Yesterday Scott Roeder, who killed Kansas abortion doctor George Tiller last May, took the stand in his own defense at his murder trial in Wichita. But since Roeder admits to shooting Tiller in the head at his church after carefully planning the act, he really has no defense to offer. Judge Warren Wilbert would not allow him to argue that his crime was necessary to prevent a greater evil—i.e., Tiller's continued murder of unborn children. Nor would Wilbert allow Roeder to argue that he should be convicted of voluntary manslaughter instead of first-degree murder because he acted based on "an unreasonable but honest belief that circumstances existed that justified deadly force." Wilbert nevertheless allowed Roeder to explain his motive to the jury. "I did what I thought was needed to be done to protect the children," he said. "I shot him….If I didn't do it, the babies were going to die the next day." Barring jury nullification, this explanation won't have any impact on the verdict, so the trial seems pretty pointless from a legal perspective. Roeder freely admits to what the law defines as premeditated murder, and under the law his motive makes no difference.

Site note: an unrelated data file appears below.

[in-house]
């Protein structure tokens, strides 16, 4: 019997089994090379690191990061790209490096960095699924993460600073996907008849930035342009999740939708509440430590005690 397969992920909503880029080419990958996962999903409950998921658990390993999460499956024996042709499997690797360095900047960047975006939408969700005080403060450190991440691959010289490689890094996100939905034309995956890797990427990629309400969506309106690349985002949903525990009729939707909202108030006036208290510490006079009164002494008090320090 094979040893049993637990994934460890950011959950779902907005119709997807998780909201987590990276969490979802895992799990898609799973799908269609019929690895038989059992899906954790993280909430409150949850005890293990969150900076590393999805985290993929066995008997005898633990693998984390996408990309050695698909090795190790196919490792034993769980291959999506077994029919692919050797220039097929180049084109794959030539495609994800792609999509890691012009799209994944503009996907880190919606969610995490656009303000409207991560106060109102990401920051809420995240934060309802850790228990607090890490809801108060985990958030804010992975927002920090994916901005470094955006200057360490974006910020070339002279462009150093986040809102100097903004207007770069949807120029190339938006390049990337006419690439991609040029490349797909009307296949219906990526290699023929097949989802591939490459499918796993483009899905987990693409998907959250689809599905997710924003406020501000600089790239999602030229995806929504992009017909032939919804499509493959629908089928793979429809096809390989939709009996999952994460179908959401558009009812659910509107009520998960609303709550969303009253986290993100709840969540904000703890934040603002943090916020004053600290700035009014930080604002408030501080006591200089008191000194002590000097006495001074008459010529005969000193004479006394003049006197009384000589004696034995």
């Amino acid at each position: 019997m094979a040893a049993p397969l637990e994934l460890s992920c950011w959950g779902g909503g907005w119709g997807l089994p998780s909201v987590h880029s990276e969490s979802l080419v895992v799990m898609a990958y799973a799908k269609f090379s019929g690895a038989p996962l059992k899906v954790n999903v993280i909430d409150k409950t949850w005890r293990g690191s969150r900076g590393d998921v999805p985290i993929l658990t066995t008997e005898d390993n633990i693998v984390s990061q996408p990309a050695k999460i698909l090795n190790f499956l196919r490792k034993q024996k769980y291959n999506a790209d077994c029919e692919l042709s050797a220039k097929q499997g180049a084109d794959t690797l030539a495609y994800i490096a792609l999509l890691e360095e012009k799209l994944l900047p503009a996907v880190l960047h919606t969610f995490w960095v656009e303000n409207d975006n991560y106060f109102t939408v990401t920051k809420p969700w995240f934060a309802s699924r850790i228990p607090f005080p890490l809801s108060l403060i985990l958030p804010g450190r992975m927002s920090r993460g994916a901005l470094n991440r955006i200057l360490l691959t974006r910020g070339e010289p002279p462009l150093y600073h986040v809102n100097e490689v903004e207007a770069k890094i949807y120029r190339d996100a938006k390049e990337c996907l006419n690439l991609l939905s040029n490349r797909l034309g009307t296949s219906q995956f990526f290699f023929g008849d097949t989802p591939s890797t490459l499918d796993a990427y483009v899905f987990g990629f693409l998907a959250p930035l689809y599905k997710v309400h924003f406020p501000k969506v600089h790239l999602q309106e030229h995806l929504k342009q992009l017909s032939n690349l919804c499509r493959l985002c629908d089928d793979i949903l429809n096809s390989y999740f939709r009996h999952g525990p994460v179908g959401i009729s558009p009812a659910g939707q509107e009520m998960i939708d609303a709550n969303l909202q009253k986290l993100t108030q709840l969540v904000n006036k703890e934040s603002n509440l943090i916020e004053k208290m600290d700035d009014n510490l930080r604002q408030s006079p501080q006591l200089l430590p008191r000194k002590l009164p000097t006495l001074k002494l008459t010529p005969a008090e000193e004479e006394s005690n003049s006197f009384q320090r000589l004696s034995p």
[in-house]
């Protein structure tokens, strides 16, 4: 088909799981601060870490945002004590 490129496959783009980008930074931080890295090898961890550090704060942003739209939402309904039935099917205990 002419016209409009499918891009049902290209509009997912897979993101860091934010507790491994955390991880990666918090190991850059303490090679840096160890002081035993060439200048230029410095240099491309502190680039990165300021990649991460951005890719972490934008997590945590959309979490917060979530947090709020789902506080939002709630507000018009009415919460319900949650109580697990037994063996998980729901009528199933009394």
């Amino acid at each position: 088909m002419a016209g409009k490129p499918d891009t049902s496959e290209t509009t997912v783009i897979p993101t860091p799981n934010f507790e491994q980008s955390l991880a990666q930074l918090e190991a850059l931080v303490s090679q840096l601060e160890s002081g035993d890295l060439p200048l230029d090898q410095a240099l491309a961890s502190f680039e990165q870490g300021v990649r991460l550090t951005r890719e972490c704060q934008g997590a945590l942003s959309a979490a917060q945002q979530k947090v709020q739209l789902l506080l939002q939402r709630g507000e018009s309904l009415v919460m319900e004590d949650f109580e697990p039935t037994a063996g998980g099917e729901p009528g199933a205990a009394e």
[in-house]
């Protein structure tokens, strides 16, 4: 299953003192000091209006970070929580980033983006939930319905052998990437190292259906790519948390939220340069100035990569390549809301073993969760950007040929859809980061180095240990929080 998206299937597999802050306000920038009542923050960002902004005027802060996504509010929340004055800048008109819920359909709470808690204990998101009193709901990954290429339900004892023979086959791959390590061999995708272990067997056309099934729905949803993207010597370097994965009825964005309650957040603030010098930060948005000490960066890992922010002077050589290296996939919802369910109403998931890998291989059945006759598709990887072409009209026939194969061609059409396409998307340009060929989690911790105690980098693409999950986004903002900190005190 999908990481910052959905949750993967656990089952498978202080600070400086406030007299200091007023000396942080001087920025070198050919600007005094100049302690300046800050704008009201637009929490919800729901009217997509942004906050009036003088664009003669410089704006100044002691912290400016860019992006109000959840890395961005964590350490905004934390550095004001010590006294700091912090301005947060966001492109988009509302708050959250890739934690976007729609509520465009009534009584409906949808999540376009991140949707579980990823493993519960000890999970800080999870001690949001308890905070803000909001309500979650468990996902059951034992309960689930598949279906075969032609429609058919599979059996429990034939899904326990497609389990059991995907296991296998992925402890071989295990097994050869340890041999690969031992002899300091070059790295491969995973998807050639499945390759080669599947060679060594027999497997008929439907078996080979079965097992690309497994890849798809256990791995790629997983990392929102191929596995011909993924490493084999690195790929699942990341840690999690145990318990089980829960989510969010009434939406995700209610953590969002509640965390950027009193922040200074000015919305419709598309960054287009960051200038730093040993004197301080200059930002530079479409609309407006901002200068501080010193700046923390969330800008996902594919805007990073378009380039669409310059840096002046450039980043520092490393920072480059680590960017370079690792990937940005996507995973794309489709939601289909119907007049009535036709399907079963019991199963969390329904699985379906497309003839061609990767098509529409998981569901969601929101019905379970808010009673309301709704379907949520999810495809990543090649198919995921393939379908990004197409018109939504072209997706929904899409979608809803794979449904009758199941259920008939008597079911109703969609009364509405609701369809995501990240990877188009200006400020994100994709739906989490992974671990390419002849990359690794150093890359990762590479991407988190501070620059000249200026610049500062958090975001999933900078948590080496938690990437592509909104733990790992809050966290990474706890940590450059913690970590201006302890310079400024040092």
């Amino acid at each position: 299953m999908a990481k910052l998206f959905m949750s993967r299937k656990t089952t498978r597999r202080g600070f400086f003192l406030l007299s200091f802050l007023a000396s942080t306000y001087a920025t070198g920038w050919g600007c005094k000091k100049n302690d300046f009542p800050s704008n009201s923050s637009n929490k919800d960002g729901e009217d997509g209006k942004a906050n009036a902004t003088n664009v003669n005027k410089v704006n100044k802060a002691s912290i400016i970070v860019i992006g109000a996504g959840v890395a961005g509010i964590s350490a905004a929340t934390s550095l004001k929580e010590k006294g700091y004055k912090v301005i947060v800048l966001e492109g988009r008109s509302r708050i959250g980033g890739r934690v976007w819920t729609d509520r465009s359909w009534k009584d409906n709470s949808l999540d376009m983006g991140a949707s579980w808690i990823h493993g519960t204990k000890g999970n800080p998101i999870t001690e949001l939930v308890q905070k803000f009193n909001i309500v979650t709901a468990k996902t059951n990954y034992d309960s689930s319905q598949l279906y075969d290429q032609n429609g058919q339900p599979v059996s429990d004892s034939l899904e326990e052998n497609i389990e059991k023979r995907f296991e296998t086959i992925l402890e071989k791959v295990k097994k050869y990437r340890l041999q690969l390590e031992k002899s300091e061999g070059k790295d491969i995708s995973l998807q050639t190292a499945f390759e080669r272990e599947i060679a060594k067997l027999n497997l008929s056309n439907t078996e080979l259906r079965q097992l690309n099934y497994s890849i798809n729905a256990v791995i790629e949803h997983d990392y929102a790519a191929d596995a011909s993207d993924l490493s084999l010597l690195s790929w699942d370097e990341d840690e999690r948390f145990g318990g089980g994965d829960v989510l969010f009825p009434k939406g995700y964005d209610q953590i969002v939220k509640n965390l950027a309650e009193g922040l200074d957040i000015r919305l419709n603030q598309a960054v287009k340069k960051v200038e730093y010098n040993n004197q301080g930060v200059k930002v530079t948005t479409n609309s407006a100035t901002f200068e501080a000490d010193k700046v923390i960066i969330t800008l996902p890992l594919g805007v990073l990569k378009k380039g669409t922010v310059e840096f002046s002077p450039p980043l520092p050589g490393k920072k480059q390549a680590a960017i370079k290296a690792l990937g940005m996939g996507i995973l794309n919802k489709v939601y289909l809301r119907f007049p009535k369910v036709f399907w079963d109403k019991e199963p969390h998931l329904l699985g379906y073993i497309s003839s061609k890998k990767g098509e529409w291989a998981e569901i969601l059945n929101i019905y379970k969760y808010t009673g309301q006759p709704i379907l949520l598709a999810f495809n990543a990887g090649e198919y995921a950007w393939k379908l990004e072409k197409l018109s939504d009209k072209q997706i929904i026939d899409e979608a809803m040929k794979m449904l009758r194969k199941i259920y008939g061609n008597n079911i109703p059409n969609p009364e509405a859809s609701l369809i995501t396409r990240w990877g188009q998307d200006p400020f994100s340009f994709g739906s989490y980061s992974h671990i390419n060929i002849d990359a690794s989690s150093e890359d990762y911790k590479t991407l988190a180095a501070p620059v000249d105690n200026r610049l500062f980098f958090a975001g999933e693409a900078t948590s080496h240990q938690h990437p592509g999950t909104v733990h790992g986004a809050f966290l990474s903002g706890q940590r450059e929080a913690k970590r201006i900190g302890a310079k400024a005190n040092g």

The trial does raise interesting moral issues, however. As I argued in a column when jury selection began two weeks ago, people who claim to believe abortion is the murder of innocents may cite prudential reasons not to follow Roeder's example, but they have not satisfactorily explained why his moral reasoning is wrong. For his part, Operation Rescue founder Randall Terry, who implicitly condemned Tiller's murder last spring, is now hedging:
"George Tiller shed the blood of 60,000 innocent children," Randall Terry, the founder of Operation Rescue, told reporters. Mr. Terry (who is in a legal dispute over the use of the group's name with Operation Rescue's current president, Troy Newman) said that he was neither condoning nor condemning Mr. Roeder's actions, but that people should remember the children.
Update: Today the jury convicted Roeder on all counts after deliberating for 37 minutes.